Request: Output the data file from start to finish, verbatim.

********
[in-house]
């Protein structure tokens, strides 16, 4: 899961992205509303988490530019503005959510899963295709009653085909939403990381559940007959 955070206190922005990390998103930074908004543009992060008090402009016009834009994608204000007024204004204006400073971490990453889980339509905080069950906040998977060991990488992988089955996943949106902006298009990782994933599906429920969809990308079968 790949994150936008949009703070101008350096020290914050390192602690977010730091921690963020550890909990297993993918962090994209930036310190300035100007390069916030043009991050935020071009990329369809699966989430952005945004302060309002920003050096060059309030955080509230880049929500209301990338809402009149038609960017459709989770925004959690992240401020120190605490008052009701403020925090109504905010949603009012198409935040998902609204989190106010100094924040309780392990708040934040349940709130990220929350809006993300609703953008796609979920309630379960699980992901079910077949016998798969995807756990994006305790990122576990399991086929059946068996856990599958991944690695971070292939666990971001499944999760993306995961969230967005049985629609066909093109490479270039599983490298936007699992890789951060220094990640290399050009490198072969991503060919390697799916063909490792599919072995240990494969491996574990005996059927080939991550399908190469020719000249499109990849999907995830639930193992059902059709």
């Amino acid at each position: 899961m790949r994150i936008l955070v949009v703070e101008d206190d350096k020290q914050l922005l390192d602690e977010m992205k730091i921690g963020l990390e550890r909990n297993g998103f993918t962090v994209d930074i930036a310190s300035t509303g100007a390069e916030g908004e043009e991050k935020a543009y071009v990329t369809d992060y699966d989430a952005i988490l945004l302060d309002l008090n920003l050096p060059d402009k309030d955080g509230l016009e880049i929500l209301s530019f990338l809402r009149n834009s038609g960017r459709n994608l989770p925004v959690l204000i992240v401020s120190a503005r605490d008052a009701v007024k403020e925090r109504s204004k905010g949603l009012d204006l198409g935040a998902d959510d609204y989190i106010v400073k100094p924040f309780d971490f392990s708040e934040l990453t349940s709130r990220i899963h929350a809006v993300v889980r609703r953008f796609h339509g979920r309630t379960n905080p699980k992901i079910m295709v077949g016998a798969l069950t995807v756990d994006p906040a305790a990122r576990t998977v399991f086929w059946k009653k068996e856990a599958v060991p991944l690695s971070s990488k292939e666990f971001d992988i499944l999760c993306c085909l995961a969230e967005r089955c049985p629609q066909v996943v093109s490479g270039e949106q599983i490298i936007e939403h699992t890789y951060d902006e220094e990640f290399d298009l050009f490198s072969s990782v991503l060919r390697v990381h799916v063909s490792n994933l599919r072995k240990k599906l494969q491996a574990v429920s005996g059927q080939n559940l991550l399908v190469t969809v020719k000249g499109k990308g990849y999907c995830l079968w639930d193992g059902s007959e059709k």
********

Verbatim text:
[in-house]
């Protein structure tokens, strides 16, 4: 899961992205509303988490530019503005959510899963295709009653085909939403990381559940007959 955070206190922005990390998103930074908004543009992060008090402009016009834009994608204000007024204004204006400073971490990453889980339509905080069950906040998977060991990488992988089955996943949106902006298009990782994933599906429920969809990308079968 790949994150936008949009703070101008350096020290914050390192602690977010730091921690963020550890909990297993993918962090994209930036310190300035100007390069916030043009991050935020071009990329369809699966989430952005945004302060309002920003050096060059309030955080509230880049929500209301990338809402009149038609960017459709989770925004959690992240401020120190605490008052009701403020925090109504905010949603009012198409935040998902609204989190106010100094924040309780392990708040934040349940709130990220929350809006993300609703953008796609979920309630379960699980992901079910077949016998798969995807756990994006305790990122576990399991086929059946068996856990599958991944690695971070292939666990971001499944999760993306995961969230967005049985629609066909093109490479270039599983490298936007699992890789951060220094990640290399050009490198072969991503060919390697799916063909490792599919072995240990494969491996574990005996059927080939991550399908190469020719000249499109990849999907995830639930193992059902059709």
């Amino acid at each position: 899961m790949r994150i936008l955070v949009v703070e101008d206190d350096k020290q914050l922005l390192d602690e977010m992205k730091i921690g963020l990390e550890r909990n297993g998103f993918t962090v994209d930074i930036a310190s300035t509303g100007a390069e916030g908004e043009e991050k935020a543009y071009v990329t369809d992060y699966d989430a952005i988490l945004l302060d309002l008090n920003l050096p060059d402009k309030d955080g509230l016009e880049i929500l209301s530019f990338l809402r009149n834009s038609g960017r459709n994608l989770p925004v959690l204000i992240v401020s120190a503005r605490d008052a009701v007024k403020e925090r109504s204004k905010g949603l009012d204006l198409g935040a998902d959510d609204y989190i106010v400073k100094p924040f309780d971490f392990s708040e934040l990453t349940s709130r990220i899963h929350a809006v993300v889980r609703r953008f796609h339509g979920r309630t379960n905080p699980k992901i079910m295709v077949g016998a798969l069950t995807v756990d994006p906040a305790a990122r576990t998977v399991f086929w059946k009653k068996e856990a599958v060991p991944l690695s971070s990488k292939e666990f971001d992988i499944l999760c993306c085909l995961a969230e967005r089955c049985p629609q066909v996943v093109s490479g270039e949106q599983i490298i936007e939403h699992t890789y951060d902006e220094e990640f290399d298009l050009f490198s072969s990782v991503l060919r390697v990381h799916v063909s490792n994933l599919r072995k240990k599906l494969q491996a574990v429920s005996g059927q080939n559940l991550l399908v190469t969809v020719k000249g499109k990308g990849y999907c995830l079968w639930d193992g059902s007959e059709k």